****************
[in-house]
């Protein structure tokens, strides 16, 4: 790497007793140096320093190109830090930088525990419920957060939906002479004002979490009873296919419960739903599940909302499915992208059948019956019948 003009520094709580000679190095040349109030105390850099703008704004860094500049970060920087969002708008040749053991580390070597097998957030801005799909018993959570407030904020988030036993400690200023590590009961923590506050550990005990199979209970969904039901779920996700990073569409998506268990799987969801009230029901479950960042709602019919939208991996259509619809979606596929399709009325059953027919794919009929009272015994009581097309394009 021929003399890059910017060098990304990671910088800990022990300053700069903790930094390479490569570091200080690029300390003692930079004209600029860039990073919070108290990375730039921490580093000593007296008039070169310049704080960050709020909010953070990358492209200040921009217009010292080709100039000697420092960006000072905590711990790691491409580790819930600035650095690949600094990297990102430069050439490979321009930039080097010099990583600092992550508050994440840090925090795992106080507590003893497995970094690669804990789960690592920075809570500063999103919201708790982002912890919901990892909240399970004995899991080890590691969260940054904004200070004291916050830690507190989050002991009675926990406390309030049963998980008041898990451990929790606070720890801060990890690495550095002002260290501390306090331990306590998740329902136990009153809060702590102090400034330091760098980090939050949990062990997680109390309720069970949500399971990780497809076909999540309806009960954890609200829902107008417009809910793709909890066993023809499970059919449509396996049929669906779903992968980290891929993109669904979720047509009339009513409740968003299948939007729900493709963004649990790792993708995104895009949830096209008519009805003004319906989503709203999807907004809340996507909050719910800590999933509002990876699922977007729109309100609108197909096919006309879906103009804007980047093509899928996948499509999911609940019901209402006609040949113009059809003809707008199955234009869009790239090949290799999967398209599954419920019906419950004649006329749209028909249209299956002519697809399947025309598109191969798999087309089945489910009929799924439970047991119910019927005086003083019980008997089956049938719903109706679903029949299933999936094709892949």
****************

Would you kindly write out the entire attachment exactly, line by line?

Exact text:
[in-house]
């Protein structure tokens, strides 16, 4: 790497007793140096320093190109830090930088525990419920957060939906002479004002979490009873296919419960739903599940909302499915992208059948019956019948 003009520094709580000679190095040349109030105390850099703008704004860094500049970060920087969002708008040749053991580390070597097998957030801005799909018993959570407030904020988030036993400690200023590590009961923590506050550990005990199979209970969904039901779920996700990073569409998506268990799987969801009230029901479950960042709602019919939208991996259509619809979606596929399709009325059953027919794919009929009272015994009581097309394009 021929003399890059910017060098990304990671910088800990022990300053700069903790930094390479490569570091200080690029300390003692930079004209600029860039990073919070108290990375730039921490580093000593007296008039070169310049704080960050709020909010953070990358492209200040921009217009010292080709100039000697420092960006000072905590711990790691491409580790819930600035650095690949600094990297990102430069050439490979321009930039080097010099990583600092992550508050994440840090925090795992106080507590003893497995970094690669804990789960690592920075809570500063999103919201708790982002912890919901990892909240399970004995899991080890590691969260940054904004200070004291916050830690507190989050002991009675926990406390309030049963998980008041898990451990929790606070720890801060990890690495550095002002260290501390306090331990306590998740329902136990009153809060702590102090400034330091760098980090939050949990062990997680109390309720069970949500399971990780497809076909999540309806009960954890609200829902107008417009809910793709909890066993023809499970059919449509396996049929669906779903992968980290891929993109669904979720047509009339009513409740968003299948939007729900493709963004649990790792993708995104895009949830096209008519009805003004319906989503709203999807907004809340996507909050719910800590999933509002990876699922977007729109309100609108197909096919006309879906103009804007980047093509899928996948499509999911609940019901209402006609040949113009059809003809707008199955234009869009790239090949290799999967398209599954419920019906419950004649006329749209028909249209299956002519697809399947025309598109191969798999087309089945489910009929799924439970047991119910019927005086003083019980008997089956049938719903109706679903029949299933999936094709892949």